I walk anti-clockwise along the island’s perimeter, beyond hillside allotments, basking estates of social housing, and hundreds of locals playing skittles and boules. When I come to a small beach, I apprehensively disrobe. The water proves nothing but a tonic.

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With the sheer and fulsome sun above me, and a mollifying breeze taking the edge off the heat, you could reasonably suggest that I’m having the time of my life – until I take a stray volleyball in the face and am forced to acknowledge that all things are fragile, including rare moments of bliss.

Meatballs for the people restaurant, Stockholm
Photograph: Ben Aitken

There is something in Sweden called mysigt. It’s a bit like the Danish concept of hygge, in that it pertains to cosiness and comfort and pleasure and so on. When msyigt happens on a Friday, two of the most powerful elements of Swedish cultural life come together to form something irresistible – Fredagsmys.

Over the next few hours, I score a sizeable whack of the stuff. First, I sample a portion of the bestseller at Meatballs for the People (spoiler: they’re better in Italy). Next, I spend a merry hour drinking cheap pints in a dive bar called Carmen. Finally, I sashay northward to the Glenn Miller Café, where I enjoy an intimate jazz concert (and the unbroken suspicion of an older couple who don’t seem impressed that I’m still in my trunks) for about a fiver.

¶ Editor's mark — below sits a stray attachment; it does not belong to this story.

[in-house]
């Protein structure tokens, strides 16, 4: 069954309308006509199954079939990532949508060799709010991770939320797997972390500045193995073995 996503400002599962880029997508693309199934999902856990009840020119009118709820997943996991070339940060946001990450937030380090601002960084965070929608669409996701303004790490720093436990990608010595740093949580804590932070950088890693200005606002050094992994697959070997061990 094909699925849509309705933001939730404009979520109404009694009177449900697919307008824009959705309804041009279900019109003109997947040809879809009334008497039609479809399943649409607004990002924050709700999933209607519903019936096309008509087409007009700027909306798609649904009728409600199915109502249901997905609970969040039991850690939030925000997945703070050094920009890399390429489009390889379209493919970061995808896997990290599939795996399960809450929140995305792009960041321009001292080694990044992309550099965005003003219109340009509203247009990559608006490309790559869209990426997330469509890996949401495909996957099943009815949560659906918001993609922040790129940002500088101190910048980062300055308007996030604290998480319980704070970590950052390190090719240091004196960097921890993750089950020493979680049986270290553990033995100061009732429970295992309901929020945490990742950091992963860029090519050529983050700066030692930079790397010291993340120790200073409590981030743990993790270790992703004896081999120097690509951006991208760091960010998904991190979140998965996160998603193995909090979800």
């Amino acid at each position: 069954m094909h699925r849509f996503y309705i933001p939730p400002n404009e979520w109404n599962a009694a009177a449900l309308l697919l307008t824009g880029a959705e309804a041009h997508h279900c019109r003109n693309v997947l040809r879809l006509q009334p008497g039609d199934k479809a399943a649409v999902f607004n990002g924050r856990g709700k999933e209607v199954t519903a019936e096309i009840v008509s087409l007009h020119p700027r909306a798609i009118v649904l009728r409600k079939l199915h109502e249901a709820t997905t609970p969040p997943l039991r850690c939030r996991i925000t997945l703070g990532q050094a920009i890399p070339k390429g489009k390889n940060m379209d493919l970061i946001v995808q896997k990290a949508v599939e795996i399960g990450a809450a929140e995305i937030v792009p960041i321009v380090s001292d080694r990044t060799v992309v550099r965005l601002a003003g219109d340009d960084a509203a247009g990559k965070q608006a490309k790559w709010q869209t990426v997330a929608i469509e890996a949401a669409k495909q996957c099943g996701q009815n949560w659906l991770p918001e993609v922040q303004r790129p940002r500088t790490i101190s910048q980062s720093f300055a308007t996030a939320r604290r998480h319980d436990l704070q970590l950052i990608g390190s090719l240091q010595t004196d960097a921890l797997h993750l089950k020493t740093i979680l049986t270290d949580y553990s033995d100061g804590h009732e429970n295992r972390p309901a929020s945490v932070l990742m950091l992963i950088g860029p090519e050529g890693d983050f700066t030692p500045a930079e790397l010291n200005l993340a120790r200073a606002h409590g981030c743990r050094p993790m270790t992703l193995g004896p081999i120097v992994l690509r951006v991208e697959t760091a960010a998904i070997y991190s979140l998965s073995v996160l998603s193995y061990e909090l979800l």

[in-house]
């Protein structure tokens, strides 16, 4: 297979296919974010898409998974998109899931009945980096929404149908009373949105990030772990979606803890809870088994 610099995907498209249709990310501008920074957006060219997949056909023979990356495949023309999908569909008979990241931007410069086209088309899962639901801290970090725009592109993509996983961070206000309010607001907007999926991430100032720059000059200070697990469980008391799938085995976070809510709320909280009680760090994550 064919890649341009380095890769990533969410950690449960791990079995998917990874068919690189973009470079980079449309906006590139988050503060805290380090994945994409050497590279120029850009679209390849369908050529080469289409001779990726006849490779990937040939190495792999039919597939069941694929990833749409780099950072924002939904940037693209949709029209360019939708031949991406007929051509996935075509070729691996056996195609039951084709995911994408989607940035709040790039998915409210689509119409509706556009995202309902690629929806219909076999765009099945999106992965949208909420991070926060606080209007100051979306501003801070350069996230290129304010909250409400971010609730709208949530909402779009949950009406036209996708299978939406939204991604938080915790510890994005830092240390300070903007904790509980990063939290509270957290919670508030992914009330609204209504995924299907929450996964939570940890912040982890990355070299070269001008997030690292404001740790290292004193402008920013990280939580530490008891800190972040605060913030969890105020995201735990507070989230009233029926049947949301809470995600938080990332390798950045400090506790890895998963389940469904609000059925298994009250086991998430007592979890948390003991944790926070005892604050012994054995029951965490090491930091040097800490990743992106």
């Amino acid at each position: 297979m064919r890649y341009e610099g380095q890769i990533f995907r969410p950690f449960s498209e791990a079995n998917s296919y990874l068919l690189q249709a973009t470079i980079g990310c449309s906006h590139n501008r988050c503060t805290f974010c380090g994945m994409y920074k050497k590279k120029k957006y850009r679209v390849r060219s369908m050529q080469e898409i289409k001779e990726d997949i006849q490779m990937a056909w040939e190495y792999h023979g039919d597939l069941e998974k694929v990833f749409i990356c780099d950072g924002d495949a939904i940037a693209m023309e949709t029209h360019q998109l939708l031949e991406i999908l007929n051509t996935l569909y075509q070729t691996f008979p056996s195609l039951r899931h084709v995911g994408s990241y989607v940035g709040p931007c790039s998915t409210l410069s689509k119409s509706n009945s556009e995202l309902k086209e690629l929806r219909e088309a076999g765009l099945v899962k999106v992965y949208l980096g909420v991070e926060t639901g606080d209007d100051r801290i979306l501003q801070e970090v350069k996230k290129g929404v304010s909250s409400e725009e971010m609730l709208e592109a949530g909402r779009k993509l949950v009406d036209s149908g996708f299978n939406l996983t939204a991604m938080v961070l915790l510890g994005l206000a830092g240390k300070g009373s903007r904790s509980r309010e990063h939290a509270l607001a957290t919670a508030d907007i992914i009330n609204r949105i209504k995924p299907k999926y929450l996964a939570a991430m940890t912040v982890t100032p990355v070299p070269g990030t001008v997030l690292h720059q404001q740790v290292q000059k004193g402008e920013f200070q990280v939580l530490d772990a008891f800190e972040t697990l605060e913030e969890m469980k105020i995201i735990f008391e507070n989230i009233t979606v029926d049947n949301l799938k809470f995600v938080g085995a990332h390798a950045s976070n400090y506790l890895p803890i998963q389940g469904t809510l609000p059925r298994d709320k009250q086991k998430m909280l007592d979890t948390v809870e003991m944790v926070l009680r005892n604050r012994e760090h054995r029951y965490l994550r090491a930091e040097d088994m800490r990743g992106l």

Because too much cosiness can kill you – or give you a hangover at any rate – instead of rising early the next day and taking the bus out to the Björnö nature reserve, where the hiking and swimming are said to be sumptuous, I’m given no choice but to sleep through a healthy chunk of Saturday.

As a result, the only affordable activity I’m able to squeeze in before my departure is a session of sightseeing on Mosebacketerrassen – a large terrace up on a hill offering views over Lake Mälaren, Gröna Lund and parts of Södermalm and the old town. There’s no two ways about it: the view from here is priceless. Which is just as well because I’m fresh out of krona.

Ben Aitken is the author of Here Comes the Fun: A Year of Making Merry (Icon Books), available at for £16.71